The skeleton code implements only GETATTR and STATFS, so the file system you just mounted will not be very useful. You will implement more FUSE operations in this lab to make your file system more functional.
If you are using your own Linux machine, make sure your user ID is in the fuse group so that you can mount without being root. See Lab Overview about how to add a user to the fuse group. On FreeBSD, you can run sysctl vfs.usermount=1 as root, and then you should be able to run yfs_client as a normal user. Most Linux machines at MIT are already configured to allow mount without being root, for example:
Lab 2 is known to work on Leopard, Tiger, and Snow Leopard.
Your job in Part 1 is to implement the extent server, then implement the CREATE/MKNOD, LOOKUP and READDIR FUSE operations in YFS. You must store the file system's contents in the extent server, so that in Part 2 and future labs you can share one file system among yfs_clients. It is OK for your extent server to store data only in memory; this means that if you restart it, all the data previously stored will be lost.
On some systems, FUSE uses the MKNOD operation to create files, and on others, it uses CREATE. The two interfaces have slight differences, but in order to spare you the details, we have given you wrappers for both that call the common routine createhelper(). You should implement createhelper().
As before, if your server passes our tester on the official class programming environment, you are done. If you have questions about whether you have to implement specific pieces of file system functionality, then you should be guided by the tester: if you can pass the tests without implementing something, then you do not have to implement it. For example, you don't need to implement the exclusive create semantics of the CREATE/MKNOD operation. You may modify or add any files you like, except that you should not modify the the tester script or the RPC library.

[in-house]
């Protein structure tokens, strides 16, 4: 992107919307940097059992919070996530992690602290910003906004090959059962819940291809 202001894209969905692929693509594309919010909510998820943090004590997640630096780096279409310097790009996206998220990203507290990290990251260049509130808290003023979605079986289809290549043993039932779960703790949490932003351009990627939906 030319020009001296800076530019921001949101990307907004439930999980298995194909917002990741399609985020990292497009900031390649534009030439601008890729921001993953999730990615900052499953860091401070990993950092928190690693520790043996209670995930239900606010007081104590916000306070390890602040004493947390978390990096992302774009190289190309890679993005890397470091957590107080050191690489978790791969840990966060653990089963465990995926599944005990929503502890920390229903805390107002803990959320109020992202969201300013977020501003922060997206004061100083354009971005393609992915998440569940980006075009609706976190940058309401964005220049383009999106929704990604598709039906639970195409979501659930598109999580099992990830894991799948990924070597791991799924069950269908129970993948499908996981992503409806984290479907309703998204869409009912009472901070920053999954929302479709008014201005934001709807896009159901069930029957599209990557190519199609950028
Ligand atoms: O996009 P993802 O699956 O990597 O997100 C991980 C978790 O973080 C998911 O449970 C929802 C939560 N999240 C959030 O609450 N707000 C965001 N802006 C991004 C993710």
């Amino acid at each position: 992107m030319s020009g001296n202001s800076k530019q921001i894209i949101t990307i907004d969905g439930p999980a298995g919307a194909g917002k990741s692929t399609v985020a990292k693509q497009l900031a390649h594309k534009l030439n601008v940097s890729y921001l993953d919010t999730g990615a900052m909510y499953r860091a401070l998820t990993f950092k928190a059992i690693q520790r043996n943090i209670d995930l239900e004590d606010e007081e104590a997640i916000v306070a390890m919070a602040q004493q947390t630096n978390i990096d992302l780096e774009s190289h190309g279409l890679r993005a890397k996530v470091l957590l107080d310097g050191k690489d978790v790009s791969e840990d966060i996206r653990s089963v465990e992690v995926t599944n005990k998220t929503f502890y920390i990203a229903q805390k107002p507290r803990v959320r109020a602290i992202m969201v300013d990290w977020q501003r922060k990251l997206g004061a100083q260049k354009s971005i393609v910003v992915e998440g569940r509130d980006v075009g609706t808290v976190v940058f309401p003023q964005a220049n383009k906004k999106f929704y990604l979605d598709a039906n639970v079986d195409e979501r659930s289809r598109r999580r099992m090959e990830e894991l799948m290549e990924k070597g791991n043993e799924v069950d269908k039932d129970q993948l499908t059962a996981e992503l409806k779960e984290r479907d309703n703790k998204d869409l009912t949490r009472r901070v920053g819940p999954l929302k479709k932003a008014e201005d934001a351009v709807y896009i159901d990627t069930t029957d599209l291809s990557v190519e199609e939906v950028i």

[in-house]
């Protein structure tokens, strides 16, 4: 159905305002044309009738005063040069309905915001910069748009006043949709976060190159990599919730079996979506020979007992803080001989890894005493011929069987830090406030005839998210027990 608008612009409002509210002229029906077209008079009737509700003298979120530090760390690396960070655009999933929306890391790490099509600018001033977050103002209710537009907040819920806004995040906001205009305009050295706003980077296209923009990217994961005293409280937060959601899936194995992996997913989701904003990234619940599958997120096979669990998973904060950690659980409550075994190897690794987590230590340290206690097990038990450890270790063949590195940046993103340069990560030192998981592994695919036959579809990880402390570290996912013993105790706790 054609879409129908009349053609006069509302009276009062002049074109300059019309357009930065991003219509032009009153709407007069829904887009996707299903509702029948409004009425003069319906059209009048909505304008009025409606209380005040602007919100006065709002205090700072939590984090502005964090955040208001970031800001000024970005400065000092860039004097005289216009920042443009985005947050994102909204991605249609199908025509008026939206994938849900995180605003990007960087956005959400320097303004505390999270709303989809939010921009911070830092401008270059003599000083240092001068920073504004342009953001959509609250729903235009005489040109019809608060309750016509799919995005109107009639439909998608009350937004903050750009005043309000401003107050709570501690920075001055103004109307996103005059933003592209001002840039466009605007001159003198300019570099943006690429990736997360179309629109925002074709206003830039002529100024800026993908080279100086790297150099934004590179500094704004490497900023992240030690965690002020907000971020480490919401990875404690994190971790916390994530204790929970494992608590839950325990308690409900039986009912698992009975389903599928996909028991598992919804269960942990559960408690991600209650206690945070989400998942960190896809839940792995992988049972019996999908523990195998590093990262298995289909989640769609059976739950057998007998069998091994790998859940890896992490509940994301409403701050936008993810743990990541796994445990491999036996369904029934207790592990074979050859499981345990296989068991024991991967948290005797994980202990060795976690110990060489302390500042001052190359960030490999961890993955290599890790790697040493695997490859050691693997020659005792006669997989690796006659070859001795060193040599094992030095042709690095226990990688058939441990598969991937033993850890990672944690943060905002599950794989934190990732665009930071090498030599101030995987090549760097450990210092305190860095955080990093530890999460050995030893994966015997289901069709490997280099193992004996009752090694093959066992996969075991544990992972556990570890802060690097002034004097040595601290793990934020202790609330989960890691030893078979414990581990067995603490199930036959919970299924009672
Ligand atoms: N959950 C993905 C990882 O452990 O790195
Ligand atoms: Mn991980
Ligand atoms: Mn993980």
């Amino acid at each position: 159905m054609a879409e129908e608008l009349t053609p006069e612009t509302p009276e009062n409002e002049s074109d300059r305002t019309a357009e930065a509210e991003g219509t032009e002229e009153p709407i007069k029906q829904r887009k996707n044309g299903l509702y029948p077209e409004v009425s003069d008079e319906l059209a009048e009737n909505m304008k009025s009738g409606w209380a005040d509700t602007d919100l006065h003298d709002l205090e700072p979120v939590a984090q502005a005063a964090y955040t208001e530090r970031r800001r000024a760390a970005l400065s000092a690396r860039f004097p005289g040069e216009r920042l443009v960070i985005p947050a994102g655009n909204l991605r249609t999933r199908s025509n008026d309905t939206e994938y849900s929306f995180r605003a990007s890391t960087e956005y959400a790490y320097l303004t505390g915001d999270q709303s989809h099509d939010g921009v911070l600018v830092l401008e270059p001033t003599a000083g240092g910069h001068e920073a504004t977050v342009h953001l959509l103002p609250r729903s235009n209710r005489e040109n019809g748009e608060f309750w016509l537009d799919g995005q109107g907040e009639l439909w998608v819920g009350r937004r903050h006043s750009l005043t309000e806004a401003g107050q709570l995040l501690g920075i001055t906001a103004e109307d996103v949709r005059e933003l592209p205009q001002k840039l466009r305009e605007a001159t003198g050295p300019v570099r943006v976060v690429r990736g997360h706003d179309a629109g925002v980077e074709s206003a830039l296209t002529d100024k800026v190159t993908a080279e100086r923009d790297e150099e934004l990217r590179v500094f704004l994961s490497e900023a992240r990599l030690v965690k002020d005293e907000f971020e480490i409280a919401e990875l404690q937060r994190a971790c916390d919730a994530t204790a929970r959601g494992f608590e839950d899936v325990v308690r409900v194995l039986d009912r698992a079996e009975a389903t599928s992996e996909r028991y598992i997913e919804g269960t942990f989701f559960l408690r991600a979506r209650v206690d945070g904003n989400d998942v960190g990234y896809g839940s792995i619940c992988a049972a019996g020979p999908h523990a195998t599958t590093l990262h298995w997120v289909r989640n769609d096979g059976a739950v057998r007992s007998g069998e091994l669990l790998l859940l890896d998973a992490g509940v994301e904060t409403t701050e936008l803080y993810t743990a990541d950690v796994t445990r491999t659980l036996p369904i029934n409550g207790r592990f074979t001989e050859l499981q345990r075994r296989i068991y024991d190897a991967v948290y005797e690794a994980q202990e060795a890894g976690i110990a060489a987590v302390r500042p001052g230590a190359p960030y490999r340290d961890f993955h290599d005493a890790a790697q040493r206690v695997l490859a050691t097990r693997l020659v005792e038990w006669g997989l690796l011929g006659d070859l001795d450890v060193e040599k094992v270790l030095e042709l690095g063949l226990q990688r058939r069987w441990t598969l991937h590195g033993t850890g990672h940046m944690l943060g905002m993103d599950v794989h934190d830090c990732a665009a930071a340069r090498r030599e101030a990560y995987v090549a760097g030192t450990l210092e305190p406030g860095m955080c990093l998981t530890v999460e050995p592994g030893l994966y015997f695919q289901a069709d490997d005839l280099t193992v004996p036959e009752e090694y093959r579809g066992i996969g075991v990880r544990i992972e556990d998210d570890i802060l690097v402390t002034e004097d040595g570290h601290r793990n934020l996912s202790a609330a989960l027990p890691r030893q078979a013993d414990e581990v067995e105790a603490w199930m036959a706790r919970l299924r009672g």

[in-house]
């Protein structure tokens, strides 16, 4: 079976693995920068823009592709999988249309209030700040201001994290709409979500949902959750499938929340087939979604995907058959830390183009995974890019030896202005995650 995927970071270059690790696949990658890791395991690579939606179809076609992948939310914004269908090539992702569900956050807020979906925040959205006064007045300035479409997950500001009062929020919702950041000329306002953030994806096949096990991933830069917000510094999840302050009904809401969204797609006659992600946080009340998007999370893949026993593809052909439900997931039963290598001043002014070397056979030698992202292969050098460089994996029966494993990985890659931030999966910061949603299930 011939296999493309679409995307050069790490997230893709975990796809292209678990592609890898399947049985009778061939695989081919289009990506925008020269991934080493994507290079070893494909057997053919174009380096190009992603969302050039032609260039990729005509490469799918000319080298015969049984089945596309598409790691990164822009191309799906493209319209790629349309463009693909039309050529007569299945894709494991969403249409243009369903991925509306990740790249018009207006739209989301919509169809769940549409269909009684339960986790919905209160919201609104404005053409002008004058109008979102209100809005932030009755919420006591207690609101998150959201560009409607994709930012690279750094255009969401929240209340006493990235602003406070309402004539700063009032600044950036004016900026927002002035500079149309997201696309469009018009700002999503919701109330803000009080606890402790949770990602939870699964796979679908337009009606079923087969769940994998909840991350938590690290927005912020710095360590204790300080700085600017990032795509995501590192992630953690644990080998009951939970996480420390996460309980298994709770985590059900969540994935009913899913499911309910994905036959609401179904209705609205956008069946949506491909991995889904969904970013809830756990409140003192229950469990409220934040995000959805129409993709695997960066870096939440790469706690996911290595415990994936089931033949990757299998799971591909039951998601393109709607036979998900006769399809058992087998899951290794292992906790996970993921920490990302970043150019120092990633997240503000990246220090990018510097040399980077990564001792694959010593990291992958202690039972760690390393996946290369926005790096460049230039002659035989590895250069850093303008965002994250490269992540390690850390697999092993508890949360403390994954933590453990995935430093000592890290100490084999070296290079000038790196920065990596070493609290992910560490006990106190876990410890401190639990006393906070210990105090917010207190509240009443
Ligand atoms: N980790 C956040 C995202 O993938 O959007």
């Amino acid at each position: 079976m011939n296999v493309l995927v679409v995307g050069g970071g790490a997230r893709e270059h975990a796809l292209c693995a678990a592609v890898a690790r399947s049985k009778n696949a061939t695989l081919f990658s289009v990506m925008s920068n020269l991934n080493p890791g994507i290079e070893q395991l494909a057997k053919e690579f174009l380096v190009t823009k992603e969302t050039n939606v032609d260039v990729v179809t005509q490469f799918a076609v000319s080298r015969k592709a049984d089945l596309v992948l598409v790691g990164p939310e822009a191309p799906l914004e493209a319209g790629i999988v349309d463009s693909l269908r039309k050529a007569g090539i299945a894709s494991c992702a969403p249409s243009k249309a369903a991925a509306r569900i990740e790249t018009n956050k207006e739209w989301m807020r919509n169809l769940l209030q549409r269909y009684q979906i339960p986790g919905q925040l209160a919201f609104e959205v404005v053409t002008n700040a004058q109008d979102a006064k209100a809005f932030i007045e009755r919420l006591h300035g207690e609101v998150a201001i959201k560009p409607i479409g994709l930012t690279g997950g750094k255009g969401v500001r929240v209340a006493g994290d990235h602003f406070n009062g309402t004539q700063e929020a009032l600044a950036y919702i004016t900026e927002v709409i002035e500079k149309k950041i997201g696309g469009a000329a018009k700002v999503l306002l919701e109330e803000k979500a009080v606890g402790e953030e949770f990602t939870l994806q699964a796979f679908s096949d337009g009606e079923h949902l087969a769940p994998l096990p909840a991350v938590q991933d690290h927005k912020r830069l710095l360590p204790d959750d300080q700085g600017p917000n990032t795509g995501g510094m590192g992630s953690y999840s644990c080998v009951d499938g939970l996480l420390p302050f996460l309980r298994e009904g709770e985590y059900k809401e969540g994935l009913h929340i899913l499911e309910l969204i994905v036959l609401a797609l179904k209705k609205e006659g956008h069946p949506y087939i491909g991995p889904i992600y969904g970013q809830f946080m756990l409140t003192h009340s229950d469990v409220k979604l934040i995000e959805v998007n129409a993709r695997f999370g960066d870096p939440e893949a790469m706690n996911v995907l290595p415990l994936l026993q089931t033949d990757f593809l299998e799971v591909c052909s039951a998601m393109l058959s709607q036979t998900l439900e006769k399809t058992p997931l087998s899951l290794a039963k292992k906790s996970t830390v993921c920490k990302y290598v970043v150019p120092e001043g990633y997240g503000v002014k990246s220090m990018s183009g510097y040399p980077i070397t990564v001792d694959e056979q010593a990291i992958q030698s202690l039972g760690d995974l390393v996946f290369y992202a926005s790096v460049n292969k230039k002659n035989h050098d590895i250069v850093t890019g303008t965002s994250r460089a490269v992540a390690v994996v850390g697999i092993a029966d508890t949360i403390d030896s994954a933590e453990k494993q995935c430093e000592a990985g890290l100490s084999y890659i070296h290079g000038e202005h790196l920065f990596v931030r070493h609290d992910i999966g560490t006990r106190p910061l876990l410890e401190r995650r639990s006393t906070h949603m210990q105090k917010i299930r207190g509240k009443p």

The Lab 2 tester for Part 1 is test-lab-2-a.pl. Run it with your YFS mountpoint as the argument. Here's what a successful run of test-lab-2-a.pl looks like:
% ./test-lab-2-a.pl ./yfs1 create file-yyuvjztagkprvmxjnzrbczmvmfhtyxhwloulhggy-18674-0 create file-hcmaxnljdgbpirprwtuxobeforippbndpjtcxywf-18674-1 ... Passed all tests!The tester creates lots of files with names like file-XXX-YYY-Z and checks that they appear in directory listings.
If you implemented at-most-once RPC correctly, the tests should pass with RPC_LOSSY set to 5 as well.
If test-lab-2-a.pl exits without printing "Passed all tests!", then it thinks something is wrong with your file server. For example, if you run test-lab-2-a.pl on the skeleton code we give you, you'll probably see an error message like this:
test-lab-2-a: cannot create /tmp/b/file-ddscdywqxzozdoabhztxexkvpaazvtmrmmvcoayp-21501-0 : No such file or directory